How to study studies

At Kitsap Medical Weight Loss we’re frequently asked what we think about this study or that.

At Kitsap Medical Weight Loss we’re frequently asked what we think about this study or that. As a society we’re certainly bombarded with opinions, if not always information. So, we’re going to give you some tips for separating scientific research from “junk science.” The best thing you can do is to read the actual study, not an abstract or a report by someone who skimmed the abstract. Then two important things to do are; look at the type of study, and who paid for it.

When it comes to studies on health and human nutrition, virtually everything is an epidemiological study, and those are the worst kind. Epidemiological studies are not experiments designed to find cause and effect, rather they are a very limited look at correlations that may or may not exist between two things. All they are good for is developing a hypothesis, and that on the basis of flawed, limited evidence.

To do a true study of nutrition and health you would have to lock your study subjects up and carefully control all aspects of their diet, activity, and environment. It would be incredibly expensive to do so with a statistically significant number of people over a statistically significant period of time. It would also be very difficult to get people to sign up for such a study.

Instead, nutritional studies use data collected from surveys where the subjects self-report what they have eaten, sometimes over very long periods of time going well back into the past. Assuming everyone in the study is reporting as truthfully as they can (which they don’t – some people report what they think they should report), people are known to forget things. Or underestimate. Or overestimate. From these types of questionnaire surveys, there is no way to know a subject’s true dietary intake, the true nutritional content of the intake reported, or any way to look at dietary patterns. This takes all the numbers out of context.

For example, The Oxford Red Meat and Cancer Study. The news reports you get on this declare with authority that eating a serving of beef, a slice of ham, a couple of sausages or slices of bacon four or more times a week will raise your risk of colon cancer by 20 %. Meaning – eating red meat and/or processed meat will cause cancer.

Here’s the full story: Researchers at Oxford University got a grant from Cancer Research UK (a group with a long history of anti-ketogenic bias) to purposely look for links between eating red meat and cancer. They harvested numbers from the UK Biobank, where they get medical records and a very limited survey for nutrition. The nutrition information was recorded once every three or four months, and simply asked for averages for all weeks except for more detail on the last 24 hours. This included data on over 475,000 people and stretched over almost six years.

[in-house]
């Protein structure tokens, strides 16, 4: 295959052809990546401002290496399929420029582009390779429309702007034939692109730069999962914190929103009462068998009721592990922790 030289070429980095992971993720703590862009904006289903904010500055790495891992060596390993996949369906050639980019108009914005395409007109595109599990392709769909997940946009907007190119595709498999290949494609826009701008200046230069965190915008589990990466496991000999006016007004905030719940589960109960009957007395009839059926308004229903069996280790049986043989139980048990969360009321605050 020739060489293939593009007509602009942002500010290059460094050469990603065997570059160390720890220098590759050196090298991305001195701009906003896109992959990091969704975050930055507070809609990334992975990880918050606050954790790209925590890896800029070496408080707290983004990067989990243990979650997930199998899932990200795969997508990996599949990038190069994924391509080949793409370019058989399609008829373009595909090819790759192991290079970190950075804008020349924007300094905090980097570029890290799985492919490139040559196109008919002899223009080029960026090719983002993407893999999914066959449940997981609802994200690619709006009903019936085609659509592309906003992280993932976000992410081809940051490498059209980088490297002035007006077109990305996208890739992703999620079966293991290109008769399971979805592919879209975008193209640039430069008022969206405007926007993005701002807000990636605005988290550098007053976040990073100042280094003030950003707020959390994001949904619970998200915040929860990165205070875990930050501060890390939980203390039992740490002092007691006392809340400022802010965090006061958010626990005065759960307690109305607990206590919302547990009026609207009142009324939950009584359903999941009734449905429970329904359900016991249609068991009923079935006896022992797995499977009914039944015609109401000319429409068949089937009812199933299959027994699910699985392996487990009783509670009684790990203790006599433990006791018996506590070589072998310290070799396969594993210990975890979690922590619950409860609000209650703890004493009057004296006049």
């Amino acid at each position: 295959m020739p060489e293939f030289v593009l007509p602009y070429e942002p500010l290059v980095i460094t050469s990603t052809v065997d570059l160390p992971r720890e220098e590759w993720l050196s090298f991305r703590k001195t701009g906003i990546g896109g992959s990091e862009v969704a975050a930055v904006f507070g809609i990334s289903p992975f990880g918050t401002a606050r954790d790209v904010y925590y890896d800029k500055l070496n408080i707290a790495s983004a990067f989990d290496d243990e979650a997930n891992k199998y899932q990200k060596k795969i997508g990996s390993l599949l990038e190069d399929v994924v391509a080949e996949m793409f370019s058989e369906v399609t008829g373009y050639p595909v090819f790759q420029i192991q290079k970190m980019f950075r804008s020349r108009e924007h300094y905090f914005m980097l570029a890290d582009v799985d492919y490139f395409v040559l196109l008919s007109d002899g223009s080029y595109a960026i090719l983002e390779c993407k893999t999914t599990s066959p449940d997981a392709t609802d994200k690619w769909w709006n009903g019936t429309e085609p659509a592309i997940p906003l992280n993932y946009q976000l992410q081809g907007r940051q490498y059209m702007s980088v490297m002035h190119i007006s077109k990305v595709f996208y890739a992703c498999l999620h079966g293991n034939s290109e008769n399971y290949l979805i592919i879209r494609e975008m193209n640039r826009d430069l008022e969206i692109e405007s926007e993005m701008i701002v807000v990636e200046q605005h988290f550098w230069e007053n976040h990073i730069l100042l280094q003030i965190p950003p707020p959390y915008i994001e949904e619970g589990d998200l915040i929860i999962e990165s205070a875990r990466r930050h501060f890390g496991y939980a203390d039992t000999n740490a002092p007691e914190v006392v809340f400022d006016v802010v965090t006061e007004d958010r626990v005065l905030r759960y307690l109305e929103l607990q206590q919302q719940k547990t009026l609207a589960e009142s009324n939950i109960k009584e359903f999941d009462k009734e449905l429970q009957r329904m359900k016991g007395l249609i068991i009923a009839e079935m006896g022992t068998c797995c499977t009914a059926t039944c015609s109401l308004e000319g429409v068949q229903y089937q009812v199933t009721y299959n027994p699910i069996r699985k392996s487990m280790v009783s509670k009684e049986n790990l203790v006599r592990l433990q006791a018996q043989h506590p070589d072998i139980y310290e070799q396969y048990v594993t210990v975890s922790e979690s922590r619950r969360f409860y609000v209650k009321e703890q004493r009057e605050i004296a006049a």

Besides the obvious problems with self-reporting in this way, these isolated numbers don’t tell us if the meat consumed was grilled with spices, or smothered in a honey BBQ sauce. We don’t know if it was a grass fed ribeye steak or a hot dog. Based on this highly unreliable data, they found a correlation between an increase in red meat and processed meat consumption and a corresponding increase in the incidence of bowel cancer. Again, this does not show a cause and effect relationship, but the slant would have you believe it does.

To be fair, we have to give the folks at Oxford some wiggle room, because to give them a little credit, buried more than 20 pages into the actual report they admit that eating red meat does have positive aspects as well, like, for example, being by far the most efficient way to get the macronutrients we all need. They also report that relatively heavy drinking raises the chances of bowel cancer by 24%. Smoking raises the rate by 200%. It doesn’t report on sugar. Remember, the study doesn’t link any of these groups together, so there’s no way of knowing how many of those diagnosed with bowel cancer had more than one of these factors in play.

Even so, let’s say the ratio holds true, what exactly does that mean? Well, with the numbers they provided just over one-half of one percent of the people in the study were diagnosed with bowel cancer during the course of the study. A 20% increase in your chance of developing cancer would push the rate up to six-tenths of one percent, meaning if 1,000 people all went carnivore crazy, six would get cancer as opposed to five in 1,000 vegans.

Remember, you should read the whole study yourself to get the whole story. Also remember to follow the money. The study was funded by a group with an agenda. Is it really any wonder the cherry-picked data shows what they want it to show? The report acknowledges the researchers rejected some of the data at the far ends of the Bell Curve, figuring they weren’t “reliable.” What isn’t reported is how those ends were gerrymandered.

Shenanigans go on with these types of studies all the time. There’s a recent report from Cambridge University saying Coca-Cola funded “academic research” where they reserved the right to “quash studies” or “pressure researchers using the threat of termination,” in at least five cases in 2015-2016 alone.
If a report says, “researchers say” or “data suggests,” we suggest you take it with a grain of salt.

*Individual results may vary; not a guarantee.

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*Individual results may vary; not a guarantee.

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